Breakfast of champions in Monaco
So there I was, tucking into some sausage and bacon with Tom, one of our Formula 1 producers, when a certain someone arrived.
Now, I've met this certain someone before, so I wasn't star-struck as he wandered over to our table for a chat and told us the room where he was staying for the race had an identical view to when he lived here.
Tom, on the other hand, could hardly speak. And that moment summed up what is so special about this place - Monaco offers everyone a truly unique connection to F1.
Tom and I had met in the reception of our hotel at 5.30am to head into Monaco.
A few people sent me tweets asking if the boat we were presenting from (which reminds me: thanks for looking after us, Tony!) also doubled up as our hotel for the duration.
Unfortunately not - home here was a hotel 20 minutes out of Monaco. Perfectly OK, but not the most convenient when you need to have finished filming on the track before they shut it for the day at 7am!
So we got up mega-early, bumbled into the Principality and spent an hour filming on the circuit, a prime example of how 'up close and personal' fans can get with the sport here.
There was a couple clearly the worse for wear making their way home around Rascasse.
Bags of people were in Casino Square having photos taken by the Armco barrier with the grand buildings as a backdrop, and even a guy was sitting on the tyres in precisely the spot Ayrton Senna crashed out from the lead in 1988, contemplating one of his hero's most famous moments.
All of them F1 fans, and all of them getting a rare chance to really connect with the sport they love.
It is possible to get a similarly close-up look at life in the sport at other circuits, but at most F1 events, to get a ticket which also gives you pitlane access at some point over the weekend, you'd need enough spare cash to buy one of the boats I found myself gawping at in the harbour. Here, it is so, so different.
For no extra cost, you can plant yourself at the heart of the action just hours after the race or qualifying.
Even I wandered up the hill post-race to see the considerable dent that Rubens Barrichello had left on the Armco...a great example of the ferocity of F1 cars and the damage caused if it goes wrong.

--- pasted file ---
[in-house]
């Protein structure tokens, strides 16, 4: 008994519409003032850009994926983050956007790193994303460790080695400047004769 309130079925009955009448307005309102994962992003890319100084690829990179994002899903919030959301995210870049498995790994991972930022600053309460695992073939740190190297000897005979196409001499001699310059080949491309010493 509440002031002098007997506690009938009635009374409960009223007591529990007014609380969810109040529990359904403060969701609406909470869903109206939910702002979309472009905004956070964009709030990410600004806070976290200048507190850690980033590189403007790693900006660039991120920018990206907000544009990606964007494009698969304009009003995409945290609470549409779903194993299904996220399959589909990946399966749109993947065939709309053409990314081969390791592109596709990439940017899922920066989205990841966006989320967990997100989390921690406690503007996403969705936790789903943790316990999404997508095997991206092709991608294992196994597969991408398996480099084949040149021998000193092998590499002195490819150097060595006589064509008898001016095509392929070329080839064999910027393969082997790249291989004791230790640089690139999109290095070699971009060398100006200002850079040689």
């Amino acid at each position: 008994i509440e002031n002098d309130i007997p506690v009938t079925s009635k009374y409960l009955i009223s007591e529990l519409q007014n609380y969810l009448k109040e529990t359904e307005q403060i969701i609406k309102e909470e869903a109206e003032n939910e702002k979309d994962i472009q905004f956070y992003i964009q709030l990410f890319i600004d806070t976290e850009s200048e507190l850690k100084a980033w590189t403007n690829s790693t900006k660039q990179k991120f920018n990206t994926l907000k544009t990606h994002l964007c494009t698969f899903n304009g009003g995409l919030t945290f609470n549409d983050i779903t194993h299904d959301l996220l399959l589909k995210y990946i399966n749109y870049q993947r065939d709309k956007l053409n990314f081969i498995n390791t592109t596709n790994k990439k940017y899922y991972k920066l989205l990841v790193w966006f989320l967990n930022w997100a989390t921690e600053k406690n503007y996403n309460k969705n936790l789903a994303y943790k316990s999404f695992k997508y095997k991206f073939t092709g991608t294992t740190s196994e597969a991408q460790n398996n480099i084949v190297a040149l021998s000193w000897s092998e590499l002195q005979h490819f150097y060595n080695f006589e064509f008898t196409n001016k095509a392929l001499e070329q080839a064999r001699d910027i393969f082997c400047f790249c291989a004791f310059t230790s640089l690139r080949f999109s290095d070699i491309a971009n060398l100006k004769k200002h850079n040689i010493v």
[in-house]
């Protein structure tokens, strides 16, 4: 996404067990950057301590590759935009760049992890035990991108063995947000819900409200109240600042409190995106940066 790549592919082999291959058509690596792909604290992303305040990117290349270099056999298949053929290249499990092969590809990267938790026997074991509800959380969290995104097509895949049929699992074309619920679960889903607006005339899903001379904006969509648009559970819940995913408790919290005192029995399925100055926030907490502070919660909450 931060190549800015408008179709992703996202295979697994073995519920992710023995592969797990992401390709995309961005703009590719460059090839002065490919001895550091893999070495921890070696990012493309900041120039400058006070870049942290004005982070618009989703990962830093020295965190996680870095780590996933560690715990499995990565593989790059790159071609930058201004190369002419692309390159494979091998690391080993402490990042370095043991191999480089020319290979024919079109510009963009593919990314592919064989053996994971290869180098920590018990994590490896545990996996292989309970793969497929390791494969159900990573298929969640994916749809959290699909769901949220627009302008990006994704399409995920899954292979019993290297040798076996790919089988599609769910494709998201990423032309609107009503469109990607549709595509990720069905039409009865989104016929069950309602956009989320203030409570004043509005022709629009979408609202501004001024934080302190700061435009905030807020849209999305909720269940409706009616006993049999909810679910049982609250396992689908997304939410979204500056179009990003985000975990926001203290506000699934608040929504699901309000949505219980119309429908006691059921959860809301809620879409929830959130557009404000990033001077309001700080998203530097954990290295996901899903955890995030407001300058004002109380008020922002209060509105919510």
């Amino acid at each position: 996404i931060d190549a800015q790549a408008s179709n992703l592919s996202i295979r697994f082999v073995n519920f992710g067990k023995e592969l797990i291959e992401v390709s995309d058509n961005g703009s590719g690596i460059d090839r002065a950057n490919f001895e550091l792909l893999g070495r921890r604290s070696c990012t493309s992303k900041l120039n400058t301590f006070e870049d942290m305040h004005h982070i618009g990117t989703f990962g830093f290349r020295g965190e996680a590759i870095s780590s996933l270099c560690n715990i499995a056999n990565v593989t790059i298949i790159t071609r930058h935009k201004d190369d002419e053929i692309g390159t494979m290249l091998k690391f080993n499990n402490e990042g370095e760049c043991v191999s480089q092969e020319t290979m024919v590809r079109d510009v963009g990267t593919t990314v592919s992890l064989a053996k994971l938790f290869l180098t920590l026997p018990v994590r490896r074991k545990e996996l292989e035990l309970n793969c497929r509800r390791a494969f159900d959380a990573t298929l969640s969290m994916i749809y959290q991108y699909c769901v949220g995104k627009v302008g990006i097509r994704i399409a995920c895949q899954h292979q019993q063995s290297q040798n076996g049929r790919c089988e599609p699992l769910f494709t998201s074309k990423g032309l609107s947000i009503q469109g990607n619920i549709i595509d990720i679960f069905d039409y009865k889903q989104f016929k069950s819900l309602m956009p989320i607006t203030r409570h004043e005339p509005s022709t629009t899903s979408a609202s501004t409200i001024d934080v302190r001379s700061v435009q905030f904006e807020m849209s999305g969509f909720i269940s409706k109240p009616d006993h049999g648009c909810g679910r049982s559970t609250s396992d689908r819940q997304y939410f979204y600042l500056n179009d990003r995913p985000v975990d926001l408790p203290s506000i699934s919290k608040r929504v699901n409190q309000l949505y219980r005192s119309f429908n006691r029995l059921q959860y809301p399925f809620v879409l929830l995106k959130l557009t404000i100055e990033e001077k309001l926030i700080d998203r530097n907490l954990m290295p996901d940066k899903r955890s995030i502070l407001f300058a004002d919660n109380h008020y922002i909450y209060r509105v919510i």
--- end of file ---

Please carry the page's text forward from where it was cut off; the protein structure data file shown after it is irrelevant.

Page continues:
Before coming here, I didn't know that post-race and quali, the roads are opened and the circuit becomes a two-mile long party with fans drinking and hanging out at famous spots, while road-going Ferraris take to the tarmac. If I was a driver I'd be asking people not to spill their beer on the track!
Something else that is unique to Monaco is how close everyone gets to the action.
It's so great that the fans get to sit in grandstands almost on top of the drivers as they fly past, or that they can loiter by the paddock gates to get their heroes' autographs, not a luxury afforded at many race circuits.
A room with a view in Monaco
A real eye-opener for me, however, was getting the chance to wander around track-side during the free-practice session on Thursday afternoon.
At the swimming pool chicane you can stand right by the exit, and see the cars fighting to stay on the leash and then turn right.
Incredibly, even David Coulthard (who, don't forget, won twice at Monaco) was snapping away and whooping. It's hard not to, with the noise, the power and precision so apparent.
The only downside were the tabards we had to wear...I uploaded a snap onto my Twitter page of our bright red and yellow tops... I'm surprised we didn't distract the drivers with our fashion statement.
It was great to have the boys both back with me, and you lot clearly approved too as almost six million of you tuned in on Sunday, almost one-and-a-half million more than last year!
Eddie Jordan and David were both in great form - the only downside here is not being able to be in the pits and paddock as it's just too tight and restrictive, but we were able to interact with you guys in another way.
I had an upgrade of my own for this GP with the trusty clipboard finally becoming obsolete thanks to modern technology.
I now use a tablet with my script on it, the good news being that I can also use it to access twitter messages and emails from you guys when needed.
We did just that in the forum this week...if you've yet to see it, take a look here.
The Red Bull celebrations were incredible as Mark and Seb ended up first in the pool and then in the harbour, and as Mark climbed out he put on some headphones and spoke live to us... fantastic fun!
Later that evening I got an insight into the psyche of the current championship leader.
I said to him "Mark, you've just won Monaco". A wry grin just crept across his face, he shrugged and said "yeah mate, great day, great day". Don't expect that particular Aussie to get carried away!
Getting carried away is an easy thing to do in Monaco. The trick is to realise that the boats, celebs, beautiful people and race weekend atmosphere aren't the real world.
It's such a transient sport that as they dismantle the grandstands and return the pitlane to a car park, the focus has already moved on to Turkey.
We'll be there of course, back in the pitlane, but it'll feel oh so different with cars and drivers distinctly less accessible for media and fans.
And that's what makes the appearance of seven-time world champion Michael Schumacher at breakfast all the more special.